Both the cognitively discrepant-deficiency and the normatively insufficient-deficiency conditions are necessarily connected to circumstantial conditions of being and our response toward them. It is the case that forms cannot exist by themselves apart from those conditions of being of which they are forms of as their conditioning content. This ontologically grounded content constitutes the expressive component of aesthetic impressions conditioning the formal aspect of aesthetic presentations. The expressed content necessarily relies on the formal component as a condition of realization. So, the expressive component of the aesthetic has to do with what is expressed, and the formal component has to do with how that content is expressed. The expectation factor already indicated as underlying our aesthetic appreciations is that which we need to examine next.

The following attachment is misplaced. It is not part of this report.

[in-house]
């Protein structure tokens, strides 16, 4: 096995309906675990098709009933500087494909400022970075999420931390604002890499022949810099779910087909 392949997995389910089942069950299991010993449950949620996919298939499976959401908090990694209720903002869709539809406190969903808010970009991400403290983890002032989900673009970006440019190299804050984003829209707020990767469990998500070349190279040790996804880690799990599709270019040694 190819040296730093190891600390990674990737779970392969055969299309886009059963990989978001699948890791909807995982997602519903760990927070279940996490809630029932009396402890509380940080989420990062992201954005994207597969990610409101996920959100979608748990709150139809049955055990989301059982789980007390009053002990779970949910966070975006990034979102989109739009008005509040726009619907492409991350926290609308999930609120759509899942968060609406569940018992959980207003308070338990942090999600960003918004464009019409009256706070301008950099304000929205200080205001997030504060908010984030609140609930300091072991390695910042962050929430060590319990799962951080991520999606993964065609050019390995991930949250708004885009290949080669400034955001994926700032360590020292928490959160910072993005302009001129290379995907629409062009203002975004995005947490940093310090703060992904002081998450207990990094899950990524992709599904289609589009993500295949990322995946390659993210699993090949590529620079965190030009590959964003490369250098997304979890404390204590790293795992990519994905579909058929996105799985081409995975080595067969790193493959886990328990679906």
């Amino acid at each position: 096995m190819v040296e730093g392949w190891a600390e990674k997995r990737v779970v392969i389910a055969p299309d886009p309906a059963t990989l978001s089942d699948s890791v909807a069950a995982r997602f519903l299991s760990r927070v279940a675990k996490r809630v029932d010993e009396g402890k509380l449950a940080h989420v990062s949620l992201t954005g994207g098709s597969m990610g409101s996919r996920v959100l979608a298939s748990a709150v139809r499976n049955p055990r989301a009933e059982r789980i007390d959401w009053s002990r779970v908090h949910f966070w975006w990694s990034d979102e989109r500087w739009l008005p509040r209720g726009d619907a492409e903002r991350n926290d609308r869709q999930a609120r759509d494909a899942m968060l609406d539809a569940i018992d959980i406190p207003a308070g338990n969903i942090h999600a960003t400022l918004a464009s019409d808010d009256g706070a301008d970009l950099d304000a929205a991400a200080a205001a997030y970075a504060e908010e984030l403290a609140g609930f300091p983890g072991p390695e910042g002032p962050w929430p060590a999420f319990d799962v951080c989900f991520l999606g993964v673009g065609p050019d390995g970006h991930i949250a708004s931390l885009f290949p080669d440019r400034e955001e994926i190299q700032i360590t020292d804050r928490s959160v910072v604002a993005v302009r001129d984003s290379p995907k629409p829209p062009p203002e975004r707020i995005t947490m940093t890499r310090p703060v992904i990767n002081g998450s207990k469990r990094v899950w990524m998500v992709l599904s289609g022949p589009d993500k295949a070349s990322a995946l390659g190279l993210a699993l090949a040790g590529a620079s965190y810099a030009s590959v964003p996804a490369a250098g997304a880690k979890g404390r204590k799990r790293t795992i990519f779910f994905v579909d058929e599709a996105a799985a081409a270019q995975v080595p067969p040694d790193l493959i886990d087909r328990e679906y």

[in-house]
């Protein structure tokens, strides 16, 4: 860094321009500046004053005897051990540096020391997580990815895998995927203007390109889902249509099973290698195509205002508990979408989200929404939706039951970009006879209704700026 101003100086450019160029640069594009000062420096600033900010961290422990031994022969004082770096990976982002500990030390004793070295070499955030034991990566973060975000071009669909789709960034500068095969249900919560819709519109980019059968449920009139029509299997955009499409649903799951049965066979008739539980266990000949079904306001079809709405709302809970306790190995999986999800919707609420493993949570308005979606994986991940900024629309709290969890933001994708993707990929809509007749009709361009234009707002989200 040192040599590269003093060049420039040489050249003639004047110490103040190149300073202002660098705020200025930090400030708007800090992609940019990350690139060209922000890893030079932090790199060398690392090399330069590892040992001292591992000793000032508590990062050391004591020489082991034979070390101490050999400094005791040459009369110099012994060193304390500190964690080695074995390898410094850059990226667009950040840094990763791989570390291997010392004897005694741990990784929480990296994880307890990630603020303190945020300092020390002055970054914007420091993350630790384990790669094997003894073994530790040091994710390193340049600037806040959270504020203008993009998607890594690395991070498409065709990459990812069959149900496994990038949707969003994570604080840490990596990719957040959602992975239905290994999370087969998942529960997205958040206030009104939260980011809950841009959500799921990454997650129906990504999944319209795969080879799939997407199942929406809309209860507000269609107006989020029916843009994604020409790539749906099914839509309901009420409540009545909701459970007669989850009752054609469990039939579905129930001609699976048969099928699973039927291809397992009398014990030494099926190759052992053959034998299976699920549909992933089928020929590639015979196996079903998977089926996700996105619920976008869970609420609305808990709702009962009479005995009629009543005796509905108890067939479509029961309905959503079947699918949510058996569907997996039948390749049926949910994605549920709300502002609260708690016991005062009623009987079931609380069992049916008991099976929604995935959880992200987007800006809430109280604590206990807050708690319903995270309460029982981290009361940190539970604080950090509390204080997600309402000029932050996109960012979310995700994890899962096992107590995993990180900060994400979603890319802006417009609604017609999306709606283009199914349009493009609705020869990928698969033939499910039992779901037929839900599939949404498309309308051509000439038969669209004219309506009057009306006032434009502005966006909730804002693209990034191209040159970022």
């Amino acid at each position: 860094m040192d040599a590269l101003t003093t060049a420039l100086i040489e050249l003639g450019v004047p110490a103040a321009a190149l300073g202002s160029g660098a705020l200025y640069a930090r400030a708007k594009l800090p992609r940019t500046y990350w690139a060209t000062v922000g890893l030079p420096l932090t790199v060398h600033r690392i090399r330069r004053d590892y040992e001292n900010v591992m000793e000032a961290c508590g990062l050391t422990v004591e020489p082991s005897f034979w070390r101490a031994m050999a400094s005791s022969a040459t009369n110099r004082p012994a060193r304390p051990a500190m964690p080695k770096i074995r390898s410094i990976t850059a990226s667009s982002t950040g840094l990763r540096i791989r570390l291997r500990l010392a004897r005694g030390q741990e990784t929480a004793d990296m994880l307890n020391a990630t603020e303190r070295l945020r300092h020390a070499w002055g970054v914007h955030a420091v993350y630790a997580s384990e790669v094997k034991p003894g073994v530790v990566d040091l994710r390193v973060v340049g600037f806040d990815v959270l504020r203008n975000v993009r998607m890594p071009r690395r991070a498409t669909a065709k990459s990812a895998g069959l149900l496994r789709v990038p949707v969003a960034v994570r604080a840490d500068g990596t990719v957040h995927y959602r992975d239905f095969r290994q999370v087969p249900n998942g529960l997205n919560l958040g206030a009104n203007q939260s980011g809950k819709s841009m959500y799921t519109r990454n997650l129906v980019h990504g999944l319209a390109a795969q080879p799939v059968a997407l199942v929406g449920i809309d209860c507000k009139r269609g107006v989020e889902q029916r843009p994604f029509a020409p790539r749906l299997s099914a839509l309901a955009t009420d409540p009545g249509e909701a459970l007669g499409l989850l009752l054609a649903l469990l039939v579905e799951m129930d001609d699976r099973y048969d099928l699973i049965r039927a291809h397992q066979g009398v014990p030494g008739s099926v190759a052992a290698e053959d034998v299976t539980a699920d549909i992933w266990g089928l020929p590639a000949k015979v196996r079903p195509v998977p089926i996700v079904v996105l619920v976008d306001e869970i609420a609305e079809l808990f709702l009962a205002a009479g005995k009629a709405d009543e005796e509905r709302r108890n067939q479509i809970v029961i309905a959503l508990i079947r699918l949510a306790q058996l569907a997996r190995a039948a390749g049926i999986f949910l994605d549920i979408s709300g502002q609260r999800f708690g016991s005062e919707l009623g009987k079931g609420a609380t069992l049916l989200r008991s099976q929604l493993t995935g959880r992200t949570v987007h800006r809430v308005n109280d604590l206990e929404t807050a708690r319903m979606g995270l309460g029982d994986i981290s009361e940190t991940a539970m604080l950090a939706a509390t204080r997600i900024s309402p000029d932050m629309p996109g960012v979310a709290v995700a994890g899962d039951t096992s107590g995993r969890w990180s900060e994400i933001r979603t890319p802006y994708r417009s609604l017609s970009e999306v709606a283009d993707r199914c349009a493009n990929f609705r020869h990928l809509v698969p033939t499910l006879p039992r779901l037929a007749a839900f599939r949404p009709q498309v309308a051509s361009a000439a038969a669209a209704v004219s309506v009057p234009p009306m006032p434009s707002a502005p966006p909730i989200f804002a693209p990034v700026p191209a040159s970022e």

5. Aesthetic appreciations as expectation based reactions

Toward understanding the two forms of aesthetic disappointments discussed in the previous section, we turn to an examination of the expectation basis of aesthetic appreciation itself. Given this strategy, we might first summarize that disappointing experiences presuppose some form of expected conditions not met. Expectations presuppose some standard, rule, or norm as the criteria of our judgments. An expectation represents the ideal desirable condition as that sought by us, in contrast to the actual condition of the object. I call the relationship formed by these two components of the evaluation situation the Normative Value Assessment Equation. The ideal side of the equation is that which we choose to treat as the norm system that does the measuring and is embodied in the formation of our preferences. The actual side represents the thing we treat as that which gets measured.[6] As we shall see, the ideal side component represents what we bring to the experiential occasion and the actual side component represents what the object-situation brings to the experiential occasion.